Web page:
Tinkering School

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Distance and Height

Nathan SavoyComment

Tuesday's Basketball run is really getting off the ground, quite literally. Today marked the halfway point of our project sessions and was an awesome example of how much we can accomplish when we work together. We began by taking measurements for the longest "run" of track needed for our design (over 3o feet). The length was so long we had to use a second measuring tape just to calculate the distance!

Isaac helps determine the length of track needed for the longest segment of the ball run. 

Isaac helps determine the length of track needed for the longest segment of the ball run. 

Then we broke off into teams. One team made all the cuts for the track length and perpendicular ties on the chop saw while the rest worked in groups of three-four to attach them all together. We discovered that the trickiest part of the track assembly is keeping the ties flush at both ends.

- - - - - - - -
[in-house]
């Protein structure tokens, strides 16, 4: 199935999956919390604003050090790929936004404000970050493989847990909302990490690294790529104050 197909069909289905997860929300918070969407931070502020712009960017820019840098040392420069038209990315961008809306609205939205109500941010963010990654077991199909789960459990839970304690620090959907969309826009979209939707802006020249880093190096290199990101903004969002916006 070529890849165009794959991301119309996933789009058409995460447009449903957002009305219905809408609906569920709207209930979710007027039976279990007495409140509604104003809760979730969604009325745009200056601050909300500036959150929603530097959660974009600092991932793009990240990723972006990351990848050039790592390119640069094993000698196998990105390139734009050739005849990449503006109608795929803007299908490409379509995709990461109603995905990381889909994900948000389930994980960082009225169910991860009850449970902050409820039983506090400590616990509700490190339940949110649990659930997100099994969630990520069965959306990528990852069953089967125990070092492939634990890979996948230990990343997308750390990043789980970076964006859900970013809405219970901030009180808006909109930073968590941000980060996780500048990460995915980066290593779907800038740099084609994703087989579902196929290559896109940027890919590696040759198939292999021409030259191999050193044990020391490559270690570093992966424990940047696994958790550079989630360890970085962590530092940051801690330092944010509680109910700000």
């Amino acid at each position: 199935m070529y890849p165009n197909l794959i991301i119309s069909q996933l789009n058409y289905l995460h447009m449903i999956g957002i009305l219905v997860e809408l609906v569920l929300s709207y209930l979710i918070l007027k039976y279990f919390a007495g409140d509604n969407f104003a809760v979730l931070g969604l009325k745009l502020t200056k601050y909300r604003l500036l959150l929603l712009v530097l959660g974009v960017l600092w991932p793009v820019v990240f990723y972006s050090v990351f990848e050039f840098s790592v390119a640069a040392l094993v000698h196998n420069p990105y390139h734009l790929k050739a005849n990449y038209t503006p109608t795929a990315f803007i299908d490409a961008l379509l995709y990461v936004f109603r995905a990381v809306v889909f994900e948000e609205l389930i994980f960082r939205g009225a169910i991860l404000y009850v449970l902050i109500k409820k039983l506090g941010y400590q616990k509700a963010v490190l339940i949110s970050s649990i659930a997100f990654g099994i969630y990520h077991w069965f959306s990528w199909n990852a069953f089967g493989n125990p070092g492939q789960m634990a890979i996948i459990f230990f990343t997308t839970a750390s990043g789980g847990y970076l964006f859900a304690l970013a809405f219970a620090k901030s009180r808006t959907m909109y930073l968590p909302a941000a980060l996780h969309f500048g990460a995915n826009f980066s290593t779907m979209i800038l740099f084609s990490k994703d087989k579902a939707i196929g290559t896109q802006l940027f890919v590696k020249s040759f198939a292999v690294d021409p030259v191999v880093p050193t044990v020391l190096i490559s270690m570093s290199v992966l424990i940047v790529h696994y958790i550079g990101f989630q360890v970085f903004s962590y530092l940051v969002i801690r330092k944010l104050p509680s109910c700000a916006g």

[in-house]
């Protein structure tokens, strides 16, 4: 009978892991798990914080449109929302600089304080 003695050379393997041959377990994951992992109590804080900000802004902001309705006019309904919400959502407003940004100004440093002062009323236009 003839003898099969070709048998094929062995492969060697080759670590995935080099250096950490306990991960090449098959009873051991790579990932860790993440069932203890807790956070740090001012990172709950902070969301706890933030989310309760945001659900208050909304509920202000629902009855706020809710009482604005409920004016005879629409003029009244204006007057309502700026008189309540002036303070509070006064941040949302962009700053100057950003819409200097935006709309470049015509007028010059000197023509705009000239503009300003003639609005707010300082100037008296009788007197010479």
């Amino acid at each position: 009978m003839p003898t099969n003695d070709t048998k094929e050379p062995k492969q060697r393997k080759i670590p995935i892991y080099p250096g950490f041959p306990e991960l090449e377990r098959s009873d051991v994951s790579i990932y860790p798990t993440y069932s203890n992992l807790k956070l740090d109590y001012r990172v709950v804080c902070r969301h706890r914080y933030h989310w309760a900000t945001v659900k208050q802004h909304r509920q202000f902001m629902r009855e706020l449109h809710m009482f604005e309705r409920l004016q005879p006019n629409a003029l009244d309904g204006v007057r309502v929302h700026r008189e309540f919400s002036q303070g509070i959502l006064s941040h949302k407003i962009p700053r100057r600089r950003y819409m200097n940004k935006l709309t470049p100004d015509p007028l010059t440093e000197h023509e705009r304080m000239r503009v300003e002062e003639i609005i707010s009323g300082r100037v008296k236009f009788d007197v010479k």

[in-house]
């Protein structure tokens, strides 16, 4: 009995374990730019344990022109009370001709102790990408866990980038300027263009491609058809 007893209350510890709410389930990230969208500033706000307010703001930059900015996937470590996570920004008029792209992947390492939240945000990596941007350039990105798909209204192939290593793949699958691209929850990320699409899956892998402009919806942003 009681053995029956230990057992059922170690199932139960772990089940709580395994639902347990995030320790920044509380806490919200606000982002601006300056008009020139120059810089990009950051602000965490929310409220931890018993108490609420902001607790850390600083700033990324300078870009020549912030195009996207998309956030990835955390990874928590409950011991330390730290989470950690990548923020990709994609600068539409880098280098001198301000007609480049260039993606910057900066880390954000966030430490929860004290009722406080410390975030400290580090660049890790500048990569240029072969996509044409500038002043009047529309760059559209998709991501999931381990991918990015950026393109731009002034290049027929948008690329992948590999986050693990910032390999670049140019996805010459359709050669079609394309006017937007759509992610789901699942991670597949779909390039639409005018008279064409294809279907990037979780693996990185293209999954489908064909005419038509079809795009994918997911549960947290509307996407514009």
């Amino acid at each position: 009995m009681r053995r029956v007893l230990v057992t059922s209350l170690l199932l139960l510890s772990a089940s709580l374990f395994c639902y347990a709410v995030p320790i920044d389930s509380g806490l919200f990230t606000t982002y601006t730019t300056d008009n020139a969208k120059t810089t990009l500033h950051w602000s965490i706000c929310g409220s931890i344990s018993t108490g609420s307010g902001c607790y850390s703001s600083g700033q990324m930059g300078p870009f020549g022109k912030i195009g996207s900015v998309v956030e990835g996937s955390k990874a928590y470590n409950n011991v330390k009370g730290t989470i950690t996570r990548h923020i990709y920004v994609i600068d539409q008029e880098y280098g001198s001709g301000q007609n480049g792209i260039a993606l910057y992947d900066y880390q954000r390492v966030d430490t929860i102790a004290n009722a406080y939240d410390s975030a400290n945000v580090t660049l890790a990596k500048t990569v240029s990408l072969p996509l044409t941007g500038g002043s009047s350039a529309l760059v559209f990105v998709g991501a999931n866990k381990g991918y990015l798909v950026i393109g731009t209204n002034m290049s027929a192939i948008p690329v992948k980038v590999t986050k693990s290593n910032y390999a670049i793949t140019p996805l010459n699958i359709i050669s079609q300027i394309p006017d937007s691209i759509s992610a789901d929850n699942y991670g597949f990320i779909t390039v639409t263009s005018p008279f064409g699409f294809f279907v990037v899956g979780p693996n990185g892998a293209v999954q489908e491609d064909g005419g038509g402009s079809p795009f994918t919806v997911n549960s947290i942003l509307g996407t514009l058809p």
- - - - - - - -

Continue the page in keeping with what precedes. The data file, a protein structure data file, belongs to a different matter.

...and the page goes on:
Maite and Luca trade off making cuts for the track to keep everything moving along.

Maite and Luca trade off making cuts for the track to keep everything moving along.

Natalie uses her body weight to hold the pieces flush while Adrian and Isaac drive screws to attach the ties to the track.   

Natalie uses her body weight to hold the pieces flush while Adrian and Isaac drive screws to attach the ties to the track.   

We pause mid-afternoon to lineup all the assembled track segments. Checking for consistency in track alignment and celebrating all our hard work!

We pause mid-afternoon to lineup all the assembled track segments. Checking for consistency in track alignment and celebrating all our hard work!

While some of us helped tidy up the left overs of such a successful construction session others put their heads together on determining how we would get our track into the air. This tough challenge was accepted with a lot of excitement by a few members of the group who had been patiently awaiting this problem since we began our design phase over a month ago. Designs were drawn up and measurements were taken to ensure the slope was steep enough to keep the ball moving from one segment of track to the next without gaining too much speed. In the end a "rise" of four inches between track segments was agreed upon and tested with success!

The team determines standard dimensions for a brace designed to hold suspended track in place. 

The team determines standard dimensions for a brace designed to hold suspended track in place. 

Lincoln shares with the rest of the group a plan to rise the track segments into the air. 

Lincoln shares with the rest of the group a plan to rise the track segments into the air. 

 

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